The empty block situation atop BSV in the Fall of 2022 has sparked a tangential yet related discussion if lower fees in response will increase demand. As a builder in the space who has developed several applications, I will give my take on this discussion.
I have been shilling Bitchat for around a month now since it resurfaced based off an _unwriter project from January 2019. Regardless of if the recently lowered transactions fee rates to 0.05 satoshis/byte on BSV impacted the re-implementation of this application, the reality is that the app resurfaced after fees lowered, not the other way around. A simple chat message costs 20 satoshis or less than 1/1000th of a penny at a BSV price of $46.
In the context of a famous Satoshi quote stating that nodes “should always allow at least some free transactions,” another user stated that the “psychological detriment far outweighs the benefits of charging” a fee, in 2010.
If a coffee shop offers a cup of coffee for free for a limited time if the coffee is good, there will be a line out of the door. Of course, the business does not view this as simply giving away goods and services for free but attracting potential customers. This is why Netflix for example offers free trials to attract new customers.
On the alleged low fee blockchain there exist practically zero opportunity for free transactions. Yet, businesses in the space clearly desire this based on the narrative that requiring users to first have Bitcoin to use an application is a hurdle to adoption. Free transactions can mitigate that issue, as applications can process those without burdening the customers first.
In my archival, private bookmarking application Windbell, I can attest that even a lower fee rate would improve my service, increase my revenue percentage, and allow me to onboard customers without requiring them to obtain Bitcoin first more efficiently.
This controversial situation around empty block mining indicates that we need to look backward to move forward. If Bitcoin SV’s value proposition is lower fees and micropayments, then surely even lower and some free fees and “nanopayments” will make it more valuable.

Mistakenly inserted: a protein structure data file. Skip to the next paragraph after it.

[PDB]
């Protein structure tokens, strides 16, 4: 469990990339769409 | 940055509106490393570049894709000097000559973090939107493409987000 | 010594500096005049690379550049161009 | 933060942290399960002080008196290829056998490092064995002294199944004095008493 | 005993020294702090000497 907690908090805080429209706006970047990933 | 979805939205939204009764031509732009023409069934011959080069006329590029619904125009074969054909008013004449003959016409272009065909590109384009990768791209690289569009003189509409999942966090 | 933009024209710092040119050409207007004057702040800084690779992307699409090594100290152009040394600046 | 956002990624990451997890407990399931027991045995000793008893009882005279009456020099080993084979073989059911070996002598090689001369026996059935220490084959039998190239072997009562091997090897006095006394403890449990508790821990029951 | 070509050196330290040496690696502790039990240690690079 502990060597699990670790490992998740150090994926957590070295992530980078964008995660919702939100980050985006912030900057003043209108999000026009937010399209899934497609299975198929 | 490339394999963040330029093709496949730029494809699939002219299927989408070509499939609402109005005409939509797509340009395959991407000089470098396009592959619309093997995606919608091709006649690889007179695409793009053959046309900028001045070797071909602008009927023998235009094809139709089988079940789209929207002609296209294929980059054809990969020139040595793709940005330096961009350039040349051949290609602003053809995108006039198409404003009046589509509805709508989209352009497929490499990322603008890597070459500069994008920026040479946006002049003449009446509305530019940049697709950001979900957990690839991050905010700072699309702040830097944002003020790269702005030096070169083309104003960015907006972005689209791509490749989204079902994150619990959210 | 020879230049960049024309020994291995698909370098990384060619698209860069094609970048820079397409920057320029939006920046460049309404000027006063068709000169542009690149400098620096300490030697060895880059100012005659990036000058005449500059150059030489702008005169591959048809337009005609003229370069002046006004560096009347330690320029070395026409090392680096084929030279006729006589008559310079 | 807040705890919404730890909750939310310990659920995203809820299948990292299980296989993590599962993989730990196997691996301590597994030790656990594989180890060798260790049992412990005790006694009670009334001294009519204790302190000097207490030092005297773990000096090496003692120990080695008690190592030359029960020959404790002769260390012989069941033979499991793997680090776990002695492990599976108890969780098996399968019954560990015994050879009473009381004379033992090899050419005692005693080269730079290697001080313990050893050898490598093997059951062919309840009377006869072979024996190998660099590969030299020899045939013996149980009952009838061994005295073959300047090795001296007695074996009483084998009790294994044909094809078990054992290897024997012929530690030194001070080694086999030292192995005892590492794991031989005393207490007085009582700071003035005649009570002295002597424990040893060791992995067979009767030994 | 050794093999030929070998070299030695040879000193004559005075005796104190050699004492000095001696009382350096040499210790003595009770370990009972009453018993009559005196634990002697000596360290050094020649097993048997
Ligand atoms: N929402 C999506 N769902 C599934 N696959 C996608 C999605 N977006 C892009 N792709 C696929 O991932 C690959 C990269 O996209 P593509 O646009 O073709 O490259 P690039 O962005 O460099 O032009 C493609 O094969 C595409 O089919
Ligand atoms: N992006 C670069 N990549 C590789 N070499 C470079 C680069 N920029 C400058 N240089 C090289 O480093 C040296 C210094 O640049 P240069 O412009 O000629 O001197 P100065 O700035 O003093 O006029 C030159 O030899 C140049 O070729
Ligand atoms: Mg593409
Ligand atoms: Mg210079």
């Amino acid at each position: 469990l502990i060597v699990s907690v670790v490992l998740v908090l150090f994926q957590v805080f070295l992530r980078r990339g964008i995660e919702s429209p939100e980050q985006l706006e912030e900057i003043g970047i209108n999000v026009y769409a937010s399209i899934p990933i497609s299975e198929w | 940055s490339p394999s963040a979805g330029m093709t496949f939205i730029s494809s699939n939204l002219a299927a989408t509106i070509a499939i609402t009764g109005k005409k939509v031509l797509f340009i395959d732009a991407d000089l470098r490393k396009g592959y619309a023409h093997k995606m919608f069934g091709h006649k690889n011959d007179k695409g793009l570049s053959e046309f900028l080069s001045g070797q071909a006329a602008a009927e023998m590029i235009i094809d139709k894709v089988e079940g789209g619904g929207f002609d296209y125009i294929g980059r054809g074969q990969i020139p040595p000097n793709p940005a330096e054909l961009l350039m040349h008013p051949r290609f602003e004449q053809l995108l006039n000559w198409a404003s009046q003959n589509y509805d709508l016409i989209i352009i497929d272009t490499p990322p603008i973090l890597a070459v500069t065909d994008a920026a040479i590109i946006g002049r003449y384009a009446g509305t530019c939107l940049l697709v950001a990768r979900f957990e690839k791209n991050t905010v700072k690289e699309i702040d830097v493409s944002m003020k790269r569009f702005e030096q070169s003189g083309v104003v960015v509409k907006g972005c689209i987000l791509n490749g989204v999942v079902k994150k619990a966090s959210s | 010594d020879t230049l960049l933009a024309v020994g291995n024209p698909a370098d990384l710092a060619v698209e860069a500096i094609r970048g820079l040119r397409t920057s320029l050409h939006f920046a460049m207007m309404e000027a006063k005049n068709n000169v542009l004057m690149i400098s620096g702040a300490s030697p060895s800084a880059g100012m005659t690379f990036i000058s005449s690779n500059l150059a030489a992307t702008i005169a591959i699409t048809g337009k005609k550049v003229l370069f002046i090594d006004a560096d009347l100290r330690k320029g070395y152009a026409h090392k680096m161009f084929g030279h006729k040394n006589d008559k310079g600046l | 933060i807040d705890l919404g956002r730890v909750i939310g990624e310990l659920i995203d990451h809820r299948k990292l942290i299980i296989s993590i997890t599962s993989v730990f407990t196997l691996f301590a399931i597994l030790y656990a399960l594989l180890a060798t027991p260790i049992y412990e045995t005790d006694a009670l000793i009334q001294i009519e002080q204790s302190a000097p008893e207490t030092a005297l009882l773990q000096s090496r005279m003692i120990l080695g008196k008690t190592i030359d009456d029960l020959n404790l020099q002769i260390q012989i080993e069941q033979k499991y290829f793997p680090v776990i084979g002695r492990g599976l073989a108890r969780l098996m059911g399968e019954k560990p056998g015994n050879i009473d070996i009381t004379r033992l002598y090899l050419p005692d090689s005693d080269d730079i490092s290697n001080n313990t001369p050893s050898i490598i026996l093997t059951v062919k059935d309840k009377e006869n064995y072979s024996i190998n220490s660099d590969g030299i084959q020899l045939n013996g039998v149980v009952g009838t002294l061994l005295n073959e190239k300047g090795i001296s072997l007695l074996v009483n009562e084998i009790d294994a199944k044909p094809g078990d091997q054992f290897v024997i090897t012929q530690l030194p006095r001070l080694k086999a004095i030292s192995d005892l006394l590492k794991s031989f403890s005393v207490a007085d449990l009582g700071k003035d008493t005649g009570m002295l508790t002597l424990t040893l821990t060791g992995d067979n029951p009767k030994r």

A counterargument to what I have presented thus far is that we need more services that take advantage of these nearly free transactions. Firstly, a core economic principle is that simply lowering prices may increase demand. Secondly, the counterargument is susceptible to the unseen principle of economics where we cannot assume the secondary consequences (negative or positive) of implementing any policy. What new businesses will be created with even lower fees? What data now makes sense to put on-chain at 1/10,000th of a penny? We do not know, nor can we assume.
We do know that businesses like Haste Arcade or HandCash would not have existed in the first place without micropayments. However, one of the core features of Bitcoin is micropayments so making it easier and more efficient to facilitate those surely will make the network more valuable in the long run.
How many objects were banged against the nail before the hammer was produced? How many attempts to strike fire occurred before the first spark? Craig Wright alludes to this here:
A topical debate on “spam” transactions has been had in the blockchain space for years. Any use of a product or service is good, as the merchant can learn from the experience. If the use becomes problematic, the merchant deals with that later as opposed to disincentivizing the demand in the first place. In conclusion, allow some free transactions, lower the fee rate even further and bring on the “spam.”
Watch: BSV Global Blockchain Convention presentation, LiteClient: Scaling blockchain with Simplified Payment Verification
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